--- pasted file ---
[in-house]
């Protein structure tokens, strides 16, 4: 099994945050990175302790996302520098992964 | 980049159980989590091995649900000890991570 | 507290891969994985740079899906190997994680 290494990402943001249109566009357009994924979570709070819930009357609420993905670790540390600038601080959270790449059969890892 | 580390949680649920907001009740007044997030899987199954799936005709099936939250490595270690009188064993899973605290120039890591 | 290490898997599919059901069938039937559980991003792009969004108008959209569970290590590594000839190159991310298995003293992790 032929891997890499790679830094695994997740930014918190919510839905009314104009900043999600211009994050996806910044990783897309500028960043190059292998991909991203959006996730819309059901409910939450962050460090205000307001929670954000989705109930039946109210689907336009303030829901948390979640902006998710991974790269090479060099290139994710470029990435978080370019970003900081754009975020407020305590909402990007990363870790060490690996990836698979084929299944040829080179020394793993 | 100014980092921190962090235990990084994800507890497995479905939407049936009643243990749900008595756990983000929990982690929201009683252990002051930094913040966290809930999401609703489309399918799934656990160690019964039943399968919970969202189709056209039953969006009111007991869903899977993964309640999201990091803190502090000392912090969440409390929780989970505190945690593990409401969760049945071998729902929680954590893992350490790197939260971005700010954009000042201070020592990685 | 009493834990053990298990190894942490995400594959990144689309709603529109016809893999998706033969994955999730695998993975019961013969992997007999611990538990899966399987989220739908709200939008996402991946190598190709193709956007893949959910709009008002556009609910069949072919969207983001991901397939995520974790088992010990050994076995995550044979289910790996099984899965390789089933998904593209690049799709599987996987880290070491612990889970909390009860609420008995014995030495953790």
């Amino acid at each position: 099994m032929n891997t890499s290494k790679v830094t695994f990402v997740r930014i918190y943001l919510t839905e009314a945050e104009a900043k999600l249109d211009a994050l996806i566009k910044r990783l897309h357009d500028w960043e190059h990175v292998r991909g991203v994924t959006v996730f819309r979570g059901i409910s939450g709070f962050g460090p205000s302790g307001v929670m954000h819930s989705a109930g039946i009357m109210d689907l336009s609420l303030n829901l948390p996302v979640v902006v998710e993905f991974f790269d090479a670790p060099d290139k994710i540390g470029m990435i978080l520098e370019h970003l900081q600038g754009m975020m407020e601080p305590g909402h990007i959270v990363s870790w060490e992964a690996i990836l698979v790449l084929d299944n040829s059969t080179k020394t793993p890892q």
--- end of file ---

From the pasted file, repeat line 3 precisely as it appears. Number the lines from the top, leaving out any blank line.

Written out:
């Amino acid at each position: 099994m032929n891997t890499s290494k790679v830094t695994f990402v997740r930014i918190y943001l919510t839905e009314a945050e104009a900043k999600l249109d211009a994050l996806i566009k910044r990783l897309h357009d500028w960043e190059h990175v292998r991909g991203v994924t959006v996730f819309r979570g059901i409910s939450g709070f962050g460090p205000s302790g307001v929670m954000h819930s989705a109930g039946i009357m109210d689907l336009s609420l303030n829901l948390p996302v979640v902006v998710e993905f991974f790269d090479a670790p060099d290139k994710i540390g470029m990435i978080l520098e370019h970003l900081q600038g754009m975020m407020e601080p305590g909402h990007i959270v990363s870790w060490e992964a690996i990836l698979v790449l084929d299944n040829s059969t080179k020394t793993p890892q």